7 Reasons to Visit Lisbon
One thing I love about my husband is that whenever I ask "Babe, are you interested in visiting __?" , 99% of the time his response is "Sure! Let's go!" Now once we start discussing prices and logistics his answer may change, but his enthusiasm to explore the world or even our own state is much appreciated and welcomed.
So when I found a good deal on tickets to Lisbon and asked him if we could visit, I was thrilled when he said "Sure! Let's go!"...and stuck with his answer! Lisbon isn't a place on a lot of people's "Must Visit" list. And I get it..it's not as popular as other European capitals and doesn't exactly exude the same bold, defining characteristics as those of Paris, Rome or Barcelona. But Lisbon's understated charm is one of things that attracted me to the city and the reason why I jumped on that cheap flight.
We did this trip a little differently from our honeymoon trip: no major plans, no city-hopping...just exploring and learning our way around Lisbon. If Lisbon, isn't on your "Must Visit" list, here's a few reasons that may make you reconsider:
1. Lisbon is Affordable!
Finding a cheap flight to Lisbon may take some work. But once you're there, you'll find that Portugal is one of the most affordable European countries making Lisbon one of the most affordable capital cities in Europe. The food, lodging and transportation were all relatively inexpensive compared to our time in Italy. We found a cute one-bed apartment on Airbnb in the popular Chiado for $58 /night, meals averaged around €20 (including wine), train rides were around €2, and Uber rides were never more than €7 around town.
2. Mild climate
Portugal has a warm temperate climate making almost any time of the year a pleasant time to visit. It's actually one of the mildest climates in Europe. We visited in November, which is typically cool and rainy. While it rained almost every day of our trip, the temperature was never unpleasant.
3. Great beach scene
Lisbon is surrounded by beautiful beaches. Unfortunately, since we visited in a cooler month, we decided not visit any of the beach towns. Still, you can easily hop on a train to nearby Cascais (40 minutes ride) and explore the coast.
4. Perfect for foodies (my personal favorite part)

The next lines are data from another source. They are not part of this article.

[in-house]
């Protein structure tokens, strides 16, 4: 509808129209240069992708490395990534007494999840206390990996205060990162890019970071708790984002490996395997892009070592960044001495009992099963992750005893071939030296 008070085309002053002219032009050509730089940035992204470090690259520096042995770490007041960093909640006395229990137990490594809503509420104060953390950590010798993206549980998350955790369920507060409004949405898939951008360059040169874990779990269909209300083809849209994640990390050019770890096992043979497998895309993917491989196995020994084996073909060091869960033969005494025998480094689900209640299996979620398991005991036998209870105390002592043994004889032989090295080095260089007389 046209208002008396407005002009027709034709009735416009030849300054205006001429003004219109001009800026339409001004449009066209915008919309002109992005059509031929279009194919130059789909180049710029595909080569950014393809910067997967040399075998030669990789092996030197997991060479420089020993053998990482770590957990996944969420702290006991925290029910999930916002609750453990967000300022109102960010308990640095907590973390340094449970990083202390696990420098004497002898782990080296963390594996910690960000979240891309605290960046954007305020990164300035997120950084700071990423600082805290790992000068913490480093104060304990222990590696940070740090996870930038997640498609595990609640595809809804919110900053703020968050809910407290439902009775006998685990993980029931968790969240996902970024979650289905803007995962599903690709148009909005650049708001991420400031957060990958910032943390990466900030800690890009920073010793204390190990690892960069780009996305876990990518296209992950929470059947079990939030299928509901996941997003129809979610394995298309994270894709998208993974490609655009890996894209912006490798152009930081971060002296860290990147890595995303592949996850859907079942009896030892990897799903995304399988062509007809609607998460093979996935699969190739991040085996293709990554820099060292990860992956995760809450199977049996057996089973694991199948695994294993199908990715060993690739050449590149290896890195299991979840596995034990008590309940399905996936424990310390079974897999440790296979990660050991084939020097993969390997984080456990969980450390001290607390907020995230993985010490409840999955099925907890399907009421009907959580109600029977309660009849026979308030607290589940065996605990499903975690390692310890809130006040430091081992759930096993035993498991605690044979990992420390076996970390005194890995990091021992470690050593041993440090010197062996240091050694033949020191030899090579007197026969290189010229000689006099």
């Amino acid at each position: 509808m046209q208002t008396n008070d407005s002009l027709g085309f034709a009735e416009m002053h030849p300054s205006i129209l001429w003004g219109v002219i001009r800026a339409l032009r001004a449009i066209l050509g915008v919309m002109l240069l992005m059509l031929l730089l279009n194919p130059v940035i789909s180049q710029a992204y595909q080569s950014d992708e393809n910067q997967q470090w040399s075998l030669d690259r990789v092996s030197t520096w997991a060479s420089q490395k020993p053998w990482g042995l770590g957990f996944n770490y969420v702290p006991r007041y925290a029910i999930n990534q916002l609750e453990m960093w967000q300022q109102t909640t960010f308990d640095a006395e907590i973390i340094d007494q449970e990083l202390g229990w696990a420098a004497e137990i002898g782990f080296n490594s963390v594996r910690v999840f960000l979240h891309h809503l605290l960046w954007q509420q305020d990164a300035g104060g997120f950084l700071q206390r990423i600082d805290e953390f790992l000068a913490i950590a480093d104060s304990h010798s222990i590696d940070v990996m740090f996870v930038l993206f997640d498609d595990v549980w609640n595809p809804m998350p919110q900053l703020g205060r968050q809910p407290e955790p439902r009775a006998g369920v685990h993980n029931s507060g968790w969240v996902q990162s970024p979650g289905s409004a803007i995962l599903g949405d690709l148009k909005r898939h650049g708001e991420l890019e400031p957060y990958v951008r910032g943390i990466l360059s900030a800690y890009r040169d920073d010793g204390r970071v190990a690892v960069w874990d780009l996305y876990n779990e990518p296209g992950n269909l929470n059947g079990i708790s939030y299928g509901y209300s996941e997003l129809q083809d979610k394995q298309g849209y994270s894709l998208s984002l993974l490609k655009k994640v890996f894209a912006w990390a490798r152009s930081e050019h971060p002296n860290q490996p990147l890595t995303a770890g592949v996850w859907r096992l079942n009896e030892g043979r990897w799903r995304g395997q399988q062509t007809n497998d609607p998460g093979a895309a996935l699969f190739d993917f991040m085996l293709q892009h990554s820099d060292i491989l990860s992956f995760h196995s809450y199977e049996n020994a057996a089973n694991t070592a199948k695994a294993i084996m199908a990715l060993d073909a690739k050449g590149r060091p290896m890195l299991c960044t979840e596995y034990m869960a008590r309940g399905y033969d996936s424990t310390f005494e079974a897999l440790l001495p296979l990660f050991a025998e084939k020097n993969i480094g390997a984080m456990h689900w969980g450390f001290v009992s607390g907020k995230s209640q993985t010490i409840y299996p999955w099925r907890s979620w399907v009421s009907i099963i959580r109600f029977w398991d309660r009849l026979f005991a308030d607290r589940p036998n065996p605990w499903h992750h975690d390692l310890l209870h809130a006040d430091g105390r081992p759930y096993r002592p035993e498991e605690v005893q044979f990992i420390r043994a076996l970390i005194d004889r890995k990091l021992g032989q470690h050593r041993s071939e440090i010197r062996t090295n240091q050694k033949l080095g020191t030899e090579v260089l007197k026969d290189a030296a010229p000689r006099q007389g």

If seafood is your thing, you'll love all of the fresh options that Lisbon has to offer. Because of the proximity to the Atlantic Ocean, many menus in Lisbon included a wide variety of fish dishes. You'll find traditional Portuguese dishes like bacalhau, which is a dry salted cod, as well as yummy prawn options at many restaurants. I loved the cod cakes and seafood risotto at Restaurante Carmo, a cute little restaurant tucked away on a side street in the Chiado district.
Lisbon is also home to the very first Time Out Market, a bustling marketplace that houses over 20 fine dining, street food, casual eating and dessert and bar options in one large space. Here you can find traditional Portuguese cuisine as well as cuisines from other parts of the world. We came here 3 times on during our 5 day trip!
Finally, you can't leave Lisbon without trying their famous pasteis de nata (or pasteis belem, depending on who you ask). Pasteis de nata are Portuguese egg tarts that have a flaky outside crust and a creamy custard inside. They're not super sweet and pair perfectly with coffee or tea. I lost count of how many of these Marcus ate throughout our trip. He even bought a box of them at the airport on our way back home! Basically, Pasteis de nata are to Lisbon, what beignets are to New Orleans. And Pasteis de Belem is the Cafe Du Monde of these treats. Pasteis de Belem is the original maker of the yummy pasteis de nata and locals and tourists alike come from all over to sample them. *To avoid the longer lines, head inside and choose to grab a table. Surprisingly, this is quicker than the grab and go line!*
5. Robust night life
Lisbon is a great city to enjoy a night out. You'll have a fun night without breaking the bank. The Barrio Alto district is the hotspot for bars and lounges. If you're looking for an old-school Portuguese nightlife experience, head to the Alfama district to a bar or club that plays the traditional Portuguese folk music, Fado.
6. Full of history
Lisbon is one of the oldest cities in the world and the oldest in Western Europe. Needless to say, the city is full of history. When we arrived I noticed a large population of Afro-Portugeuse people and was interested in learning more about their history in Lisbon. I found details at the Jeronimos Monastery which hosted an exhibit detailing Lisbon's history. We also explored the Castelo Sao Jorge which dates back to the mid-11th century, and Torre de Belem, the latter of which is a UNESCO World Heritage site.
7. Nearby historic towns
While Lisbon is full of history, it is also a great base to explore other popular day trips from the region. On our trip we took a train to Sintra (about a 45 minute ride) and explored the beautiful castles and palaces. While you could technically spend two days in Sintra to really see all the sights, we found one day to be enough for us. Once in Sintra, I recommend taking the 434 bus route that stops by the city center, the Moors Castle and Pena Palace. If you opt out of the bus, be prepared to walk up many hills!
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